I enjoy working for my heat. I don't just press a button or twist a thermostat dial. I use the big crosscut saw and the axe, and while I'm getting my heat supply I'm working up an appetite that makes simple food just as appealing as anything a French chef could create. I've never found anything I like better to drink than Hope Creek water. The good feeling I get out of lungfuls of mountain air and draughts of sweet water from the snows is probably as good as any "high" I would get out of a bottle or a pill. But of course not many have a chance to live in unspoiled country.
I have learned patience, learned to take my time and try to do a job right by first figuring it out. No sense to rushing and going off half cocked; there's plenty of time out here. No sense complaining if the weather turns sour – make your job fit the day. Grandmother Nature is in control, and you better just wait until she sees fit to give you the weather that is right for another job you have to do.
Distance is relative. You learn that in time. A trip for me down to the lower end of the lower lakes takes three hours by canoe if I don't have the wind to fight. That's a distance of about eight and a half miles. With a motor on the canoe I could make the trip in under an hour, but a motor's noise stills the sounds of the wilderness.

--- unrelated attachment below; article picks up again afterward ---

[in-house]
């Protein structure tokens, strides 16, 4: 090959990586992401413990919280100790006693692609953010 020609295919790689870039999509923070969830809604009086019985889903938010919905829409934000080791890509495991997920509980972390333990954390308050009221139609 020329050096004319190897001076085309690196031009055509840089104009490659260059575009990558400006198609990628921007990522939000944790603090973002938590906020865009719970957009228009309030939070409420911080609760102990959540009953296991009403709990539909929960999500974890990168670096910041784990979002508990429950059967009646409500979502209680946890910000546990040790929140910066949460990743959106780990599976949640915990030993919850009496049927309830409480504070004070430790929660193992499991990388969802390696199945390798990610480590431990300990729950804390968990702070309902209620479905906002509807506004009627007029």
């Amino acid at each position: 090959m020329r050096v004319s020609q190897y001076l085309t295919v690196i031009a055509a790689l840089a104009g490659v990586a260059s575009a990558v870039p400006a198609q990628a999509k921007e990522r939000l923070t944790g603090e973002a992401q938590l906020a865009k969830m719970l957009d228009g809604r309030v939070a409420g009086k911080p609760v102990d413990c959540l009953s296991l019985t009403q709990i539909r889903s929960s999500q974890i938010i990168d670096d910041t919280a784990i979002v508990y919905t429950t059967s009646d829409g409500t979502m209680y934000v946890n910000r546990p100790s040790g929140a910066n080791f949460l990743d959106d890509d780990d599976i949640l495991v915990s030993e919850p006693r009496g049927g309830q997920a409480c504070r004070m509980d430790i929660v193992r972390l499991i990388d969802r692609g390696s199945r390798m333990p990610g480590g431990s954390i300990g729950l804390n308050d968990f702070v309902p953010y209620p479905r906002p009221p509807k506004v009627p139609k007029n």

Eight and a half miles can be covered in minutes with a car on an expressway, but what does a man see? What he gains in time he loses in benefit to his body and his mind. At my pace I can notice things. A bubble on the water, an arctic tern's breast tinged with the blue reflection of the lake. The landscape is not just a monotonous blur on either side. The stroke of a paddle moves you forward about eleven feet. Sometimes I get lost in the rhythm of the paddling. I even count the strokes it takes to get me to a point of land. The play of muscles in one's arms and shoulders, and the feel of palm against worn wood, are preferable to glancing at a speedometer.
I have surprised myself with what I could make with simple tools when a definite need arose. I made a tap out of a nail and cut a thread for a homemade screw that my tripod needed. I made a spring for the automatic timer on the camera, and countless other times repaired the camera, the gas lantern, and other accessories. I made a crimping tool to scallop the edges of some tin trays I fashioned from gas cans. I have made all kinds of things from gas cans. I don't think a man knows what he actually can do until he is challenged.